This confessing of sin does not mean for the Christian, to pile all of our sins together and just go to God in prayer and say, “Lord please forgive us wherever we have sinned” or “Lord, please forgive us for all of our sins”. No. That again is a tactic of our proud hearts, to avoid humbling ourselves before God and to avoid being honest with him and to face ourselves and admit that we acted despicably in relation to a particular sin. We prefer to generalize and lump all of our sins together and ask the Lord to forgive us of our sins (plural) because we want to avoid owning up to the shamefulness of the specific sins we committed. To do so, would mean that we would actually need to humble ourselves and admit that we are vile sinners, wretches, pathetic and undeserving of God’s grace and favour.
Yet, God wants us to repent even as David repented. This requires us to keep short accounts with God and when we have sinned in a particular area and God brings conviction, we are to go to him about that specific sin and to name it.
With hearts that are grieved and genuinely sorrowful for what WE have done, we must go to God and say something to the following effect:
“Father in heaven, I admit that I did this or that (naming the sin) and that I was wrong and that this specific thing I did was sinful. I have no justification for why I did it. I was wicked in my actions and I am genuinely sorry for what I did and the pain that I caused because I sinned against you first and foremost and against (name the person or people). I stand guilty before you and without excuse, in relation to this specific thing (name the sin) I did. I humbly ask you for your forgiveness and cleansing power, in Jesus’ name. I intend to turn away from this specific sin that I did and ask that you help me not to ever do it again. Please help the person (people) that I wronged to forgive me as well and help him or her (them) to heal from the sin that I admit I did against him or her (them).”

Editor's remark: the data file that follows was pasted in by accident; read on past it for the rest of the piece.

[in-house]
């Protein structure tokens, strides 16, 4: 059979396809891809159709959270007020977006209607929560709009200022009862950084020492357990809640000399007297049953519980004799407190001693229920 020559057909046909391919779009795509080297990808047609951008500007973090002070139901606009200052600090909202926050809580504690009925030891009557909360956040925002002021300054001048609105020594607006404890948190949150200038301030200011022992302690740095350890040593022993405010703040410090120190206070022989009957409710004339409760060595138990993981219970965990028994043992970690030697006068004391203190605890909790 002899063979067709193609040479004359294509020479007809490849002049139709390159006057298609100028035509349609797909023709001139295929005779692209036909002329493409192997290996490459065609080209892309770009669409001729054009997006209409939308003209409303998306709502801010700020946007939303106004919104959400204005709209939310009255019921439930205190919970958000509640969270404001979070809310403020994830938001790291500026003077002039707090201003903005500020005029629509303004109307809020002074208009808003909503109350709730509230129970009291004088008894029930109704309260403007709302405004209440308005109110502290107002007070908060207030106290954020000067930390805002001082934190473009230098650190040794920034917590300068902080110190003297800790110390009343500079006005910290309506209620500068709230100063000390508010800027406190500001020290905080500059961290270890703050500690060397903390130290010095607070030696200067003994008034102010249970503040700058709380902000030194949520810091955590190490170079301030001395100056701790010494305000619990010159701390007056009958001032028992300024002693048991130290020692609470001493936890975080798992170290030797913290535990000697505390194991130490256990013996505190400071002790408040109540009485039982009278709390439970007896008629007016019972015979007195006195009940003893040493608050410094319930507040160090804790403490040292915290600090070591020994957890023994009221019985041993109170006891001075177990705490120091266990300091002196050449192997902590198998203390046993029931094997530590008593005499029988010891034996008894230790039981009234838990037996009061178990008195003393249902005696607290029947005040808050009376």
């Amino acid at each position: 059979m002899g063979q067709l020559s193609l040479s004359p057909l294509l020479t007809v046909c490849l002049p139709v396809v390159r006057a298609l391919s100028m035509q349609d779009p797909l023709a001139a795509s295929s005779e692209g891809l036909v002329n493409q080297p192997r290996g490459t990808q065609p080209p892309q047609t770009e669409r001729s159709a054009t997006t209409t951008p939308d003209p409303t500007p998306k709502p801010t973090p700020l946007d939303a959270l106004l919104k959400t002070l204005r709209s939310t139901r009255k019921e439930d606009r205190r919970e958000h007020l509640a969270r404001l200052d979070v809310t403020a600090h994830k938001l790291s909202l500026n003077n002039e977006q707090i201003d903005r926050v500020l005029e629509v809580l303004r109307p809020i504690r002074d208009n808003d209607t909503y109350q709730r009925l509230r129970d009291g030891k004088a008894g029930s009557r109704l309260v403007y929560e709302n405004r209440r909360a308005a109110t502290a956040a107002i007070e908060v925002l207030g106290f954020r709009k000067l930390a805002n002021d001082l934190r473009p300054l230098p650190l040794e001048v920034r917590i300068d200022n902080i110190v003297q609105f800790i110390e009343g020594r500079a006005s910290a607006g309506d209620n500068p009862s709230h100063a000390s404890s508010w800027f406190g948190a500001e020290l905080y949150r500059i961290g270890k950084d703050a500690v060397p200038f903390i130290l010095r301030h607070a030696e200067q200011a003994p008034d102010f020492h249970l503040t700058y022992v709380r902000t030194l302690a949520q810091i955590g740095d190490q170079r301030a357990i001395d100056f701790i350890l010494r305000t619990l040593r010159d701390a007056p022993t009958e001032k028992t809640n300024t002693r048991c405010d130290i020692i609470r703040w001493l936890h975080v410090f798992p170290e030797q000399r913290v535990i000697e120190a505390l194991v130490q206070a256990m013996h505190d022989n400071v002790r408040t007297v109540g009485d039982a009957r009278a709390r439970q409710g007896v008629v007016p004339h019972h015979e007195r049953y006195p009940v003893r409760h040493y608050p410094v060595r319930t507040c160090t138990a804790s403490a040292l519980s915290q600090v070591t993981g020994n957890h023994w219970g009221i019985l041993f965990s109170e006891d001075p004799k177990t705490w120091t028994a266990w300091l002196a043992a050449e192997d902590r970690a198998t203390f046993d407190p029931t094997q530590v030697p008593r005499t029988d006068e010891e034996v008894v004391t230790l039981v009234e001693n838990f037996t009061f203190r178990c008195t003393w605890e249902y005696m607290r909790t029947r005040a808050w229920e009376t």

If we truly repent and in a manner acceptable to God, we will not continue on as if we did nothing wrong or nothing that was really bad and that it is therefore business as usual. If we truly repent, then those that we have wronged will see that we have changed (if they are around us). For, we will be careful to consider the fact, that they may still be hurting for what WE have done and will therefore operate, not loftily and self-righteously as some offenders are wont to do but by humbly asking God, who has been merciful to us and graciously forgiven us, though undeserving, to help them to heal and to also forgive us, if they haven’t yet done so. All the while, we will keep in mind and not be quick to dismiss the fact, that it was WE that caused the pain in the first place. We must take responsibility for our wrong and not pretend that we did not create the problem.